Safety

Safety and Health Bulletins

On the Safe Side: Protecting Elevator Shafts and Stairway Openings

Unprotected elevator shafts and stairway openings have contributed to many fall fatalities and serious injuries to our members throughout the United States and Canada.  This safety bulletin highlights the common hazards associated with work activities around elevator shafts and stairway openings on steel erection and poured in-place concrete structures.   The International Associations’ “2014 ZERO Fatality” campaign targets the “deadly dozen hazards” that includes falls, and unprotected elevator shafts and stairway openings is a hazard that must be recognized and avoided.

Recognizing Responsibility for Stairway and Elevator Shaft Openings.

The following photograph illustrates a common concrete block stairway shaft that was built prior to the steel erection process.  The responsibility for protecting both stairway and elevator shaft openings must be identified and addressed by the steel erection contractor during the bidding process in the same manner as perimeter safety cables.  

Typically, the steel erection contractor will include the installation of cable guardrail systems on perimeter columns that have been fabricated with holes or other similar devices to accept the safety cables.  The guarding of interior floor opening by planking, plywood, or other methods is also typically addressed by the steel erection during the bidding process.   Unfortunately, potential fall hazards at stairway and elevator shaft openings continue to exist, and the responsibility to provide common guarding or barricades has often been overlooked. 

Common Considerations for Anchorage Points and Barricade Systems   

Unlike perimeter structural steel columns that have been fabricated with holes or lugs during the fabrication process, stairway and elevator shafts constructed with concrete blocks or poured in place concrete require consideration to prevent fall hazards.  Ironworkers installing metal decking or performing other activities such openings must recognize and avoid these hazards.  The following are common considerations that must be addressed prior to the framing structural member or installing decking around stairway and elevator shaft openings.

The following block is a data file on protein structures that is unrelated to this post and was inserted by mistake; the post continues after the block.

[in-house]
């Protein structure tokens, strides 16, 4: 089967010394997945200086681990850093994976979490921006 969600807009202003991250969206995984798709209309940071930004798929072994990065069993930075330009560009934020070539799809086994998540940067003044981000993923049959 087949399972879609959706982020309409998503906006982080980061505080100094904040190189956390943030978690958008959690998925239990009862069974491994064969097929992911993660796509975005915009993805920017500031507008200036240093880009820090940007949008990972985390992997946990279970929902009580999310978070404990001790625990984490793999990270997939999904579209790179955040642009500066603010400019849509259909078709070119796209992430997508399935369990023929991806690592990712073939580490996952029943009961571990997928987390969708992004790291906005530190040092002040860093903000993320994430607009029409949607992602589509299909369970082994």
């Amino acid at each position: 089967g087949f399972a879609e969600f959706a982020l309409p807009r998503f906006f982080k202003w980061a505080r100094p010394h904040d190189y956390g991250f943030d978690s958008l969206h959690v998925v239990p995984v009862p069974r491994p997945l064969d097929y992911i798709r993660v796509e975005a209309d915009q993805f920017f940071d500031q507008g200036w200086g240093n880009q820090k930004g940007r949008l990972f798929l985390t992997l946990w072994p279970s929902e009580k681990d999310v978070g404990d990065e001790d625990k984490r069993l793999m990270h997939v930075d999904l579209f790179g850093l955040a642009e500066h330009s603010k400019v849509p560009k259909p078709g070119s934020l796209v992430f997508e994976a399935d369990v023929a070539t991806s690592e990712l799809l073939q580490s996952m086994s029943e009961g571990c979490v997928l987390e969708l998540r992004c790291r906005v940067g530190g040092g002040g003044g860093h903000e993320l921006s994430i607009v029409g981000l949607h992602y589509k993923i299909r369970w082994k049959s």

• What anchorage systems and barricade systems will be used?
  • Who is contractually responsible for installing and maintaining them?
  • When will the opening be protected by common barricade systems to prevent fall hazard?
The following photograph illustrates the ironworker framing around the existing concrete block stairway that resulted in an unprotected opening and fall hazard to all the ironworkers on the erection floor that is illustrated in the above photograph.  It is important for our steel erection contractors and members throughout the United States and Canada to recognize and avoid fall hazards that are created around stairway and elevator shaft openings.  In the United States, the employer is required to perform workplace safety inspections on a “frequent and periodic basis” by a competent person to recognize and abate such unforeseen hazards.